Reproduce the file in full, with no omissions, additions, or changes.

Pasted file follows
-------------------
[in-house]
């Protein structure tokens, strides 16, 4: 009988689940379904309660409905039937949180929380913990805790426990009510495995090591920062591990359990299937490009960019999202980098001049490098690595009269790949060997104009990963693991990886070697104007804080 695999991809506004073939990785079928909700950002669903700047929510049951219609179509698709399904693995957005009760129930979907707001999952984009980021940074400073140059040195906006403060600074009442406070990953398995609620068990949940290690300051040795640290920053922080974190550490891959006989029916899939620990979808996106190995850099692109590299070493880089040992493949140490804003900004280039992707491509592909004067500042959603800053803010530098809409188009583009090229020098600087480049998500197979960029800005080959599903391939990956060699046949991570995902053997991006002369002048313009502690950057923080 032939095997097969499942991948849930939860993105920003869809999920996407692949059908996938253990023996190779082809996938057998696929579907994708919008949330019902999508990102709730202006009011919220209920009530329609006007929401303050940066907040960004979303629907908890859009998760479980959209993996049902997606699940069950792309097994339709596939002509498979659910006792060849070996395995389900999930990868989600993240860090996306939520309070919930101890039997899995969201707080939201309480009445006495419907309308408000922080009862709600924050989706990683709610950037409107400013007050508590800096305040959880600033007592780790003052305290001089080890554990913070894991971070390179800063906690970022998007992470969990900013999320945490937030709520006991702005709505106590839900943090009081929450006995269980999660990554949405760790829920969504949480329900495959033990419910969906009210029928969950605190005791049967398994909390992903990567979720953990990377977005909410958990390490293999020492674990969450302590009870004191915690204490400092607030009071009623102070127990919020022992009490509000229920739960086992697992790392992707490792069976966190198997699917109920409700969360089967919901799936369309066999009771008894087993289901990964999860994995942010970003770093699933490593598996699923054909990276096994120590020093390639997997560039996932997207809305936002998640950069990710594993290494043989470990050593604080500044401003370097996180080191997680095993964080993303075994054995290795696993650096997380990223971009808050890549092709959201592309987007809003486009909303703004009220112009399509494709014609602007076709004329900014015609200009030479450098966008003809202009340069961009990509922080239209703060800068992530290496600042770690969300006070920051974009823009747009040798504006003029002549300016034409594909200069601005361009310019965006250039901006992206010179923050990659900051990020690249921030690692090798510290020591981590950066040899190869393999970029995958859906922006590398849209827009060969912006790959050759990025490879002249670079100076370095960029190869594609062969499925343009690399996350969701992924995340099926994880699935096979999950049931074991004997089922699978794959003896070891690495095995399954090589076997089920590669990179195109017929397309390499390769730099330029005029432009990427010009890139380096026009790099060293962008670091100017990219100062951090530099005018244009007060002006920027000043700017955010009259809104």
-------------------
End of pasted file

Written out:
[in-house]
């Protein structure tokens, strides 16, 4: 009988689940379904309660409905039937949180929380913990805790426990009510495995090591920062591990359990299937490009960019999202980098001049490098690595009269790949060997104009990963693991990886070697104007804080 695999991809506004073939990785079928909700950002669903700047929510049951219609179509698709399904693995957005009760129930979907707001999952984009980021940074400073140059040195906006403060600074009442406070990953398995609620068990949940290690300051040795640290920053922080974190550490891959006989029916899939620990979808996106190995850099692109590299070493880089040992493949140490804003900004280039992707491509592909004067500042959603800053803010530098809409188009583009090229020098600087480049998500197979960029800005080959599903391939990956060699046949991570995902053997991006002369002048313009502690950057923080 032939095997097969499942991948849930939860993105920003869809999920996407692949059908996938253990023996190779082809996938057998696929579907994708919008949330019902999508990102709730202006009011919220209920009530329609006007929401303050940066907040960004979303629907908890859009998760479980959209993996049902997606699940069950792309097994339709596939002509498979659910006792060849070996395995389900999930990868989600993240860090996306939520309070919930101890039997899995969201707080939201309480009445006495419907309308408000922080009862709600924050989706990683709610950037409107400013007050508590800096305040959880600033007592780790003052305290001089080890554990913070894991971070390179800063906690970022998007992470969990900013999320945490937030709520006991702005709505106590839900943090009081929450006995269980999660990554949405760790829920969504949480329900495959033990419910969906009210029928969950605190005791049967398994909390992903990567979720953990990377977005909410958990390490293999020492674990969450302590009870004191915690204490400092607030009071009623102070127990919020022992009490509000229920739960086992697992790392992707490792069976966190198997699917109920409700969360089967919901799936369309066999009771008894087993289901990964999860994995942010970003770093699933490593598996699923054909990276096994120590020093390639997997560039996932997207809305936002998640950069990710594993290494043989470990050593604080500044401003370097996180080191997680095993964080993303075994054995290795696993650096997380990223971009808050890549092709959201592309987007809003486009909303703004009220112009399509494709014609602007076709004329900014015609200009030479450098966008003809202009340069961009990509922080239209703060800068992530290496600042770690969300006070920051974009823009747009040798504006003029002549300016034409594909200069601005361009310019965006250039901006992206010179923050990659900051990020690249921030690692090798510290020591981590950066040899190869393999970029995958859906922006590398849209827009060969912006790959050759990025490879002249670079100076370095960029190869594609062969499925343009690399996350969701992924995340099926994880699935096979999950049931074991004997089922699978794959003896070891690495095995399954090589076997089920590669990179195109017929397309390499390769730099330029005029432009990427010009890139380096026009790099060293962008670091100017990219100062951090530099005018244009007060002006920027000043700017955010009259809104």